By: Shannon Persad
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New Jersey Institute of Technology Tracks Drug Abuse with Analytics
Drug abuse is rampant across New Jersey, and it’s not just opioids. Many drugs have street names that are not trackable, which leads to unreported claims of abuse, overdose, and death. The drug landscape continues to evolve, making it harder to track drug use in real-time.
However, the New Jersey Institute of Technology has taken a step in the right direction, by creating “DrugTracker,” which uses Big Data to track real-time drug use through social media. It’s meant to be a “community-focused” drug abuse monitor, that uses geographical regions and platforms such as Twitter and Reddit, curating up-to-date data.
NJIT’s DrugTracker Advantages on Drug Abuse
The primary purpose of the DrugTracker is to keep up with real-time data, leading treatment centers, and healthcare facilities to take action as soon as possible. DrugTracker uses social media posts and geospatial data in near real-time.
Organizations could do the following with DrugTracker:
- Use social media mentions to detect drug abuse risk behaviors.
- Use keywords to analyze drug abuse risk behaviors.
- Study data and results through a platform that includes heat maps and statistical charts.
NJIT believes data is collected too slow, at annual or quarterly rates, which lead them to create this project. Allowing a program to detect realtime data using social media can pinpoint drug abuse “hot spots” and local communities in need.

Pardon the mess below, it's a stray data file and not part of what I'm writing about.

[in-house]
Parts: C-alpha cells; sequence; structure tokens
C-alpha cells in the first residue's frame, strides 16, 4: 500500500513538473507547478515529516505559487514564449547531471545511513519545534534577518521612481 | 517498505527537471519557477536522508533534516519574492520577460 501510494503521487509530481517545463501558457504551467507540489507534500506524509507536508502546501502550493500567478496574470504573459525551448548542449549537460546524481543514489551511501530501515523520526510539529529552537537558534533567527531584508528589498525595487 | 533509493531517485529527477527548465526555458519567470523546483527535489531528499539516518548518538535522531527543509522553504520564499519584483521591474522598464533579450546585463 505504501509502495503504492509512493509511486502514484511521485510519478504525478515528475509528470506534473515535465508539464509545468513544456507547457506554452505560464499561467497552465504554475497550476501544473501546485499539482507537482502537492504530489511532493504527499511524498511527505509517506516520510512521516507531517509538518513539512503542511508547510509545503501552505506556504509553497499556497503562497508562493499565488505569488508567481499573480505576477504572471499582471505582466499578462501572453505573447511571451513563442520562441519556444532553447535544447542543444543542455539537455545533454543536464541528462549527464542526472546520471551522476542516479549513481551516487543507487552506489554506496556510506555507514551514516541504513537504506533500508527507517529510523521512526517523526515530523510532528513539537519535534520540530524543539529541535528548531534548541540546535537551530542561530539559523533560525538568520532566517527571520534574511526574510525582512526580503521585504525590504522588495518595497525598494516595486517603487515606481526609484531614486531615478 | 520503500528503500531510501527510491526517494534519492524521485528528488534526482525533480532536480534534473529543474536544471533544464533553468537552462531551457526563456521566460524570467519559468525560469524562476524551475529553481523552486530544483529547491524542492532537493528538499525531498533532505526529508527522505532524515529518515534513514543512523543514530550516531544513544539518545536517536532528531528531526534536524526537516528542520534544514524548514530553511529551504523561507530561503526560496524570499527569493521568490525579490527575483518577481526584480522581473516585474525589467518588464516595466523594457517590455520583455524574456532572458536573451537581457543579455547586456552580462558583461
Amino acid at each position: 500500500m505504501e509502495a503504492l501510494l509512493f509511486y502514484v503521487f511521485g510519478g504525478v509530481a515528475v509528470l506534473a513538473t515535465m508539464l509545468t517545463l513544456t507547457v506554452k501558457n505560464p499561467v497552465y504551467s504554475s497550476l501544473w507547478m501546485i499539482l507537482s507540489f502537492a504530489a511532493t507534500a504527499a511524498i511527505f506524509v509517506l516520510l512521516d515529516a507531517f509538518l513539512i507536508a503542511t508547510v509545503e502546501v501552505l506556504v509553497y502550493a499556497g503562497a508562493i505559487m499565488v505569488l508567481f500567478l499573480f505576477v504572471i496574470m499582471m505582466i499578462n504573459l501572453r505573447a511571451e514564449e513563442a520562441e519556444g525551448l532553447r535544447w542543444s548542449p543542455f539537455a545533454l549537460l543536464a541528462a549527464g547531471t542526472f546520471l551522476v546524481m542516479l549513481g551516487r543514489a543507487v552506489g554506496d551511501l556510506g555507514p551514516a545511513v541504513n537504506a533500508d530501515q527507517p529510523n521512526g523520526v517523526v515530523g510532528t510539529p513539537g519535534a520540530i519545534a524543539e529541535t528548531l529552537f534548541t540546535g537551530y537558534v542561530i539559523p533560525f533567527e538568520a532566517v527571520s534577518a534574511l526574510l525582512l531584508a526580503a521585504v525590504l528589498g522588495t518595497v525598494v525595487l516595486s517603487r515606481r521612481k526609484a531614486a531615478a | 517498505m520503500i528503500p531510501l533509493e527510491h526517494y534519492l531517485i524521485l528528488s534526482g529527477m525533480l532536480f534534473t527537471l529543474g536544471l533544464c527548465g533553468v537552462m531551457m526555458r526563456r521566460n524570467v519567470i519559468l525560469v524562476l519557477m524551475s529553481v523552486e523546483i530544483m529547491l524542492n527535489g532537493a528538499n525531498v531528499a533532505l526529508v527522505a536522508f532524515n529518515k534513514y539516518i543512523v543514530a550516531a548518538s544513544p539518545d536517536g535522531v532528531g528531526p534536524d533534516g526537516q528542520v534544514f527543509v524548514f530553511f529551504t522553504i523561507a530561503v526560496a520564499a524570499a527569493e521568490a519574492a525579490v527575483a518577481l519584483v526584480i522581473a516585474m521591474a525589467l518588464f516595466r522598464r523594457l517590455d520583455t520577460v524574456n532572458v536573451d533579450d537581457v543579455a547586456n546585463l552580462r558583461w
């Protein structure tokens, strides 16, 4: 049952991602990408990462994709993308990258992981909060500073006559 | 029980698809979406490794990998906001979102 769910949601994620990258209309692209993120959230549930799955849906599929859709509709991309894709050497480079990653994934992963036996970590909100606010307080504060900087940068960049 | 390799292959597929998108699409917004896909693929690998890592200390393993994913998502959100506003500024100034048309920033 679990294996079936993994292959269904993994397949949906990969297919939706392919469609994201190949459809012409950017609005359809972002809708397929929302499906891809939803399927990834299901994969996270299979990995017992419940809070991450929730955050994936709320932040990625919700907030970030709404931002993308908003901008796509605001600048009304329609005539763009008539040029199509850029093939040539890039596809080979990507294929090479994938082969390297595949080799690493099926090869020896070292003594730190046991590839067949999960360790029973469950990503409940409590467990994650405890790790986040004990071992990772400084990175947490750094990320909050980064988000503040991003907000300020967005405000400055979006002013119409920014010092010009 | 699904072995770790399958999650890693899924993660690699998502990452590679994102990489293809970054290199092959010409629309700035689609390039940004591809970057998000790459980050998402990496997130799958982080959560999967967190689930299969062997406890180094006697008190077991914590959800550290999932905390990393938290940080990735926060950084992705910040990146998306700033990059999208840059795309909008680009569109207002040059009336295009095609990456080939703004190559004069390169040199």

DrugTracker aims to identity information on those impacted, which drugs are exploited, and use data to allocate resources better. For instance, facilities can prepare to respond during peak times if they were more aware of overdose “hot spots,” resulting in faster assistance.
It’s not the first time NJIT has gotten involved in helping NJ’s drug abuse efforts.
In June, the New Jersey Innovation Institute (NJII), a corporation of NJIT, announced efforts to fight the opioid crisis. Initiated in April, NJII will fund an effort to fight over prescription of opioid drugs by funding facilities that don’t have a proper electronic health record (EHR) system and bolster current existing EHR systems. According to NJ Cares, about 1,874,269 opioid prescriptions have been administered between January 1 to June 15th of 2019 alone.
The involvement of NJIT can change the way we look at data, as well as analyzing substance abuse habits, further increasing NJ’s efforts to fight drug abuse.
What do you think about Big Data getting involved in the fight against drugs?